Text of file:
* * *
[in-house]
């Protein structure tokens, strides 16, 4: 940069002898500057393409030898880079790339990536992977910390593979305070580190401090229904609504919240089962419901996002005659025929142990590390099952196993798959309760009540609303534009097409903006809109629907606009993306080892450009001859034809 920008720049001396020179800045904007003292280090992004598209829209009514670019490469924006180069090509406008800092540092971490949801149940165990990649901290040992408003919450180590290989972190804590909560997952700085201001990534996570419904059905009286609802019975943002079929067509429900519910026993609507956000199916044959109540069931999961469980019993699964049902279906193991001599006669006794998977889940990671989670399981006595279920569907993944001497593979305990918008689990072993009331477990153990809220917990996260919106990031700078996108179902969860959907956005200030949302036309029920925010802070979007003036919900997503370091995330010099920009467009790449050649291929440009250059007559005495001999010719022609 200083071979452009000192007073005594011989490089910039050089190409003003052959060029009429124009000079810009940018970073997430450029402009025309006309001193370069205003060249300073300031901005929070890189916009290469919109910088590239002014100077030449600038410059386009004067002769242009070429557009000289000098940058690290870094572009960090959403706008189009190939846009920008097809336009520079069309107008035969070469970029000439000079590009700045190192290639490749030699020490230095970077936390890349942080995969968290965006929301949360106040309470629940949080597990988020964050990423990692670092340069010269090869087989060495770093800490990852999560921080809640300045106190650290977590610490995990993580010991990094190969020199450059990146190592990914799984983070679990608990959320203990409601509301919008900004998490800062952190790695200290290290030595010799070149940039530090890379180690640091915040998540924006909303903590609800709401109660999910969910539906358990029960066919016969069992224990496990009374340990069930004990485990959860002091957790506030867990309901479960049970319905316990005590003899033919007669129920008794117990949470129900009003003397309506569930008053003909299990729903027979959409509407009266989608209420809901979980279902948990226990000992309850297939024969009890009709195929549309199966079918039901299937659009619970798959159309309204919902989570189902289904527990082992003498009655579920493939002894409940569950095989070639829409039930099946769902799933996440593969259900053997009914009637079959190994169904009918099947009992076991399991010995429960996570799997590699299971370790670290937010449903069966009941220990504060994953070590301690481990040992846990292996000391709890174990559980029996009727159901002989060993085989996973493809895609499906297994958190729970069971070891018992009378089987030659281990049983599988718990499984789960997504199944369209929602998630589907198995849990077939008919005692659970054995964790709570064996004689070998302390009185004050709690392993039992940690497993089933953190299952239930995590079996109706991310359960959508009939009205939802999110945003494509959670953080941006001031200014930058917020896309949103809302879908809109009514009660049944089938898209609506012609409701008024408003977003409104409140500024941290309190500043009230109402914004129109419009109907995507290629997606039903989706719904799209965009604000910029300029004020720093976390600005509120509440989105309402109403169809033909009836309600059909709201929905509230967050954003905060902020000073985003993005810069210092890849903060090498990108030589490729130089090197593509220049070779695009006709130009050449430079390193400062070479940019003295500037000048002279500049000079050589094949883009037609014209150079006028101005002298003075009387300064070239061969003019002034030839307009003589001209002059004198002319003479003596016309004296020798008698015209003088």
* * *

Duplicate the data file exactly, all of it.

[in-house]
């Protein structure tokens, strides 16, 4: 940069002898500057393409030898880079790339990536992977910390593979305070580190401090229904609504919240089962419901996002005659025929142990590390099952196993798959309760009540609303534009097409903006809109629907606009993306080892450009001859034809 920008720049001396020179800045904007003292280090992004598209829209009514670019490469924006180069090509406008800092540092971490949801149940165990990649901290040992408003919450180590290989972190804590909560997952700085201001990534996570419904059905009286609802019975943002079929067509429900519910026993609507956000199916044959109540069931999961469980019993699964049902279906193991001599006669006794998977889940990671989670399981006595279920569907993944001497593979305990918008689990072993009331477990153990809220917990996260919106990031700078996108179902969860959907956005200030949302036309029920925010802070979007003036919900997503370091995330010099920009467009790449050649291929440009250059007559005495001999010719022609 200083071979452009000192007073005594011989490089910039050089190409003003052959060029009429124009000079810009940018970073997430450029402009025309006309001193370069205003060249300073300031901005929070890189916009290469919109910088590239002014100077030449600038410059386009004067002769242009070429557009000289000098940058690290870094572009960090959403706008189009190939846009920008097809336009520079069309107008035969070469970029000439000079590009700045190192290639490749030699020490230095970077936390890349942080995969968290965006929301949360106040309470629940949080597990988020964050990423990692670092340069010269090869087989060495770093800490990852999560921080809640300045106190650290977590610490995990993580010991990094190969020199450059990146190592990914799984983070679990608990959320203990409601509301919008900004998490800062952190790695200290290290030595010799070149940039530090890379180690640091915040998540924006909303903590609800709401109660999910969910539906358990029960066919016969069992224990496990009374340990069930004990485990959860002091957790506030867990309901479960049970319905316990005590003899033919007669129920008794117990949470129900009003003397309506569930008053003909299990729903027979959409509407009266989608209420809901979980279902948990226990000992309850297939024969009890009709195929549309199966079918039901299937659009619970798959159309309204919902989570189902289904527990082992003498009655579920493939002894409940569950095989070639829409039930099946769902799933996440593969259900053997009914009637079959190994169904009918099947009992076991399991010995429960996570799997590699299971370790670290937010449903069966009941220990504060994953070590301690481990040992846990292996000391709890174990559980029996009727159901002989060993085989996973493809895609499906297994958190729970069971070891018992009378089987030659281990049983599988718990499984789960997504199944369209929602998630589907198995849990077939008919005692659970054995964790709570064996004689070998302390009185004050709690392993039992940690497993089933953190299952239930995590079996109706991310359960959508009939009205939802999110945003494509959670953080941006001031200014930058917020896309949103809302879908809109009514009660049944089938898209609506012609409701008024408003977003409104409140500024941290309190500043009230109402914004129109419009109907995507290629997606039903989706719904799209965009604000910029300029004020720093976390600005509120509440989105309402109403169809033909009836309600059909709201929905509230967050954003905060902020000073985003993005810069210092890849903060090498990108030589490729130089090197593509220049070779695009006709130009050449430079390193400062070479940019003295500037000048002279500049000079050589094949883009037609014209150079006028101005002298003075009387300064070239061969003019002034030839307009003589001209002059004198002319003479003596016309004296020798008698015209003088």